- An obligation to assist your employer in seeking intellectual property rights: Particularly when seeking patent rights, an applicant is often asked to submit a declaration from the inventor. In some cases, employment agreements may impose an obligation to execute documentation that your employer may need when seeking intellectual property rights, or may even impose a general and ongoing obligation to assist the owner of the intellectual property rights in obtaining or enforcing their rights. If your employer is asking you to commit to more than is reasonable, it is often best to negotiate a compromise before beginning a project.
- A non-compete clause: Such clauses are common in some industries and may prevent you from working for a competitor for a period of time after the conclusion of your employment. Consider whether the terms of the non-compete clause are reasonable or excessive.
- A request to provide information regarding your existing intellectual property ownership or obligations: In some cases, an employer may ask you to provide them with a list of your intellectual property assets or your obligations to others, such as obligations to previous employers to assist in seeking rights. Such lists may be needed in some industries to allow an employer to take note of potential conflicts or other issues.
In many cases, intellectual property-related clauses and obligations are just as negotiable as other terms of an employment contract.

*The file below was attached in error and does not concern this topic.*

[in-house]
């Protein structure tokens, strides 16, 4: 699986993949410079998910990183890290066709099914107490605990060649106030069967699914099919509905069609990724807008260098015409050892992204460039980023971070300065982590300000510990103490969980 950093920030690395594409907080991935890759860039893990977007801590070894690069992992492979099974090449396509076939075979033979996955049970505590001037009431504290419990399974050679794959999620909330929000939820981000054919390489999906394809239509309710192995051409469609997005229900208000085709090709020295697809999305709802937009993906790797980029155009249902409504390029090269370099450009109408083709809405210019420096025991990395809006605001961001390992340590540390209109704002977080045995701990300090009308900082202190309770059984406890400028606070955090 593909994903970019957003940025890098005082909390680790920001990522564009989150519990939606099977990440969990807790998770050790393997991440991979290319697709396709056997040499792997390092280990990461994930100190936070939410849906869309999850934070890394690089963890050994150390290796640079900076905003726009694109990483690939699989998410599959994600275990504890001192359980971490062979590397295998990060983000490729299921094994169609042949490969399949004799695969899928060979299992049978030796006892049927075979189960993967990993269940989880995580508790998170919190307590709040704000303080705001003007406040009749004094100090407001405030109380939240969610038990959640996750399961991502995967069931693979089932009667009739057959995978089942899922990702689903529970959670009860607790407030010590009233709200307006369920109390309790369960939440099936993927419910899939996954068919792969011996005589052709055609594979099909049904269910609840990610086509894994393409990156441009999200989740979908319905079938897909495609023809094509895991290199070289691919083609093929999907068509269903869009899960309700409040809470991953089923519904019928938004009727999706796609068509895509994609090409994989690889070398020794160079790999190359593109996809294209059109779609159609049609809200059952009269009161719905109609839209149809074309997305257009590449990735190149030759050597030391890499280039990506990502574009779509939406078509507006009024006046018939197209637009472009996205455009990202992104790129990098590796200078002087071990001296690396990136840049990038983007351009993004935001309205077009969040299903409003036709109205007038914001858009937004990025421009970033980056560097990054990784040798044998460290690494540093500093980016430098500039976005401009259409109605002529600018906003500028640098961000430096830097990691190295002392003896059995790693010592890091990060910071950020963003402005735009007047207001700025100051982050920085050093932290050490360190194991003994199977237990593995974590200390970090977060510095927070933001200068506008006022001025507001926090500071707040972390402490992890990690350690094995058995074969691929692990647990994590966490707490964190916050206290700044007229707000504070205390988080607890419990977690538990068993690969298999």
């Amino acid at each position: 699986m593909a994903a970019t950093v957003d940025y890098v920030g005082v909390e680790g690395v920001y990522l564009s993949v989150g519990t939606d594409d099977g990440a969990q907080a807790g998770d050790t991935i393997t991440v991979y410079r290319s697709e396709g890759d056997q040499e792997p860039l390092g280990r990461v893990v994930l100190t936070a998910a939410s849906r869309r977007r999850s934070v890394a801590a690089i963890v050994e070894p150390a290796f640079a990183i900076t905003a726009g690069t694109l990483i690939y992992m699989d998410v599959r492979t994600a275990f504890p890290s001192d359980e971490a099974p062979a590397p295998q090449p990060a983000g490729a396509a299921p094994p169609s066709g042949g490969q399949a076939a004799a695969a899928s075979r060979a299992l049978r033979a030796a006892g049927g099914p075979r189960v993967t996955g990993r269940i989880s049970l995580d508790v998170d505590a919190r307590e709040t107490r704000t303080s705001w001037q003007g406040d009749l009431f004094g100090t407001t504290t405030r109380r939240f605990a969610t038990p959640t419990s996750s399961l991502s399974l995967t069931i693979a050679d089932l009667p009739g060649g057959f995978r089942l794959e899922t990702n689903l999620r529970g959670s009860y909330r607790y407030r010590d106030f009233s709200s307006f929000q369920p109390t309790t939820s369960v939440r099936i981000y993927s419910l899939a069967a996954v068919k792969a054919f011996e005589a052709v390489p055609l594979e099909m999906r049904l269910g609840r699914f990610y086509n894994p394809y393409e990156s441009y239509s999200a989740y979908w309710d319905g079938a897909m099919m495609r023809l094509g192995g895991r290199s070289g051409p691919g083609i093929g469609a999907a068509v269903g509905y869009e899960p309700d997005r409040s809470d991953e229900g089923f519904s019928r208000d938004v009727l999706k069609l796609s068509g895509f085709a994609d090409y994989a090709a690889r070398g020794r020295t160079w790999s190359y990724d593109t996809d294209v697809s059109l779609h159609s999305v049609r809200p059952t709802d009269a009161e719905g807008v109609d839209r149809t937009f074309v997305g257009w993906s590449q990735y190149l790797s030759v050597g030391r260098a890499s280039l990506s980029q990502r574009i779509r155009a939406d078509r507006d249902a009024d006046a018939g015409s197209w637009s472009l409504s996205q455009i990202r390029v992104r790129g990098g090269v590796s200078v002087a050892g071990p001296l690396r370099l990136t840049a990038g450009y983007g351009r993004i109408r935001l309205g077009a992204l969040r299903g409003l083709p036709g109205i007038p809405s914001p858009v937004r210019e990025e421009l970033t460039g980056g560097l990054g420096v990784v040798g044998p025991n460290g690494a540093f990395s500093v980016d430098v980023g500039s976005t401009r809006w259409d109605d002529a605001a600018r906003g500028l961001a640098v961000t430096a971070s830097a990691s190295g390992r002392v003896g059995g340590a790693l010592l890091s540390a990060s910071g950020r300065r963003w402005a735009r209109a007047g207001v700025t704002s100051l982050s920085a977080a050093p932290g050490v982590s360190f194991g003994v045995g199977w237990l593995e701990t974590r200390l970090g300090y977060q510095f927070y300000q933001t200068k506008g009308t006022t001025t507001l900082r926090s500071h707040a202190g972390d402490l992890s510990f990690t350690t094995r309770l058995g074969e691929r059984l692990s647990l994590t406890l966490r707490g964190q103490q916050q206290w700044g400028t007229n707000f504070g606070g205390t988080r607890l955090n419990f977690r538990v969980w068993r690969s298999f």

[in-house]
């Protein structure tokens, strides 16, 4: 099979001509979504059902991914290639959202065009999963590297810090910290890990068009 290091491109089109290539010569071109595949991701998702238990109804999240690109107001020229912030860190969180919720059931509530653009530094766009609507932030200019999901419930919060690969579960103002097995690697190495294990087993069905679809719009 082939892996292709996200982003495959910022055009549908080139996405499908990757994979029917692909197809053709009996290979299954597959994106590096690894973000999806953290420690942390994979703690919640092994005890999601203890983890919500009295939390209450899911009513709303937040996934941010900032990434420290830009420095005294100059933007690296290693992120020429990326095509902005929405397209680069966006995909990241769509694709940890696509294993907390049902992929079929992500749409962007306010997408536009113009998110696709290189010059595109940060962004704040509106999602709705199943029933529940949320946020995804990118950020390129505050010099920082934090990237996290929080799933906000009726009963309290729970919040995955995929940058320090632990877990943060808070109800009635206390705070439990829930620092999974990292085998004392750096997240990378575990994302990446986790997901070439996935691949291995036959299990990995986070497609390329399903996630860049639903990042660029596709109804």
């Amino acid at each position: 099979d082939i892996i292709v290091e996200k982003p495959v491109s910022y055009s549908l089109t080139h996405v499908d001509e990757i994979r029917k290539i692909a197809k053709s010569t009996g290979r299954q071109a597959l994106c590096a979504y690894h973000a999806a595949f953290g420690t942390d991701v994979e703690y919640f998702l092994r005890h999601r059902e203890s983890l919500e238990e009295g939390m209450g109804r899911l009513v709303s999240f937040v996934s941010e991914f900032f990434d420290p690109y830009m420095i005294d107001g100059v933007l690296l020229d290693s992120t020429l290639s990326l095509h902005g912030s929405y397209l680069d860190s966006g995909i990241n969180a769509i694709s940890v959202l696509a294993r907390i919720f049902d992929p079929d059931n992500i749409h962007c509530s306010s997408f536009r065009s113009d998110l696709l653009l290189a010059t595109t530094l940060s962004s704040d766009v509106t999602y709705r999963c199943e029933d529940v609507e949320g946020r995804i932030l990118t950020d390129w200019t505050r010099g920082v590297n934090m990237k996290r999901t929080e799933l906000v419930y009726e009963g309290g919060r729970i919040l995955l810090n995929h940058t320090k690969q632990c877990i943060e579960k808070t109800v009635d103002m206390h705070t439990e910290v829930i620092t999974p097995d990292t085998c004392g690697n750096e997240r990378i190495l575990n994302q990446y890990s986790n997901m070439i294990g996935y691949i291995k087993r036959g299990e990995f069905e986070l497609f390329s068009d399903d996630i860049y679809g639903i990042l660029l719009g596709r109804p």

It is also important to note that as an employee relationship evolves, you or your employer may seek to adjust intellectual property-related terms. In some circumstances if an employer varies the terms of employment without providing additional compensation, an employee may retain ownership or other rights despite assignments or other documentation indicating the contrary.
Protecting your intellectual property as an independent contractor
A contractual relationship generally imposes less obligations on the contractor to transfer intellectual property rights to an employer.
Typically, a contractor retains ownership of intellectual property rights arising during the contractual relationship, often even rights to works made at the employer's request. While there are exceptions, such as where a contractor is explicitly hired to produce a certain work, generally a contractor only gives up ownership rights to their intellectual property creations if the contract under which they are working obliges them to do so.
Be sure to carefully evaluate your contract, particularly for stipulations such as those listed above. Remember that in most cases contractual terms can be negotiated.
Transitioning to a new employer
When transitioning to a new employer or project it is often advisable to review the terms of any agreements made with previous employers. If you have accepted any non-compete agreements, check that your new position does not violate any terms. If you have knowledge of any trade secrets, it may be necessary to inform your new employer if there are any limitations on which projects you can work on or what you can discuss from your past work.
Take stock of any intellectual property you have created, and review whether you retain any ownership rights. If you have not assigned rights to your employer, and particularly if they have been licencing your property, then the end of your employment may vary the terms under which they are able to use your property. If rights have been assigned, make sure you are not infringing their property by using something owned by your previous employer.
An exit interview may be a good time to clarify any obligations you are uncertain about.
In the absence of an agreement, employees and contractors may retain more intellectual property rights then they realize. When entering into an employment or contractual relationship, be sure to review documentation prior to signing and to negotiate terms that are acceptable to you. If your continued ownership of your creations is important to you, be aware of how new and existing relationships with employers may affect your ownership.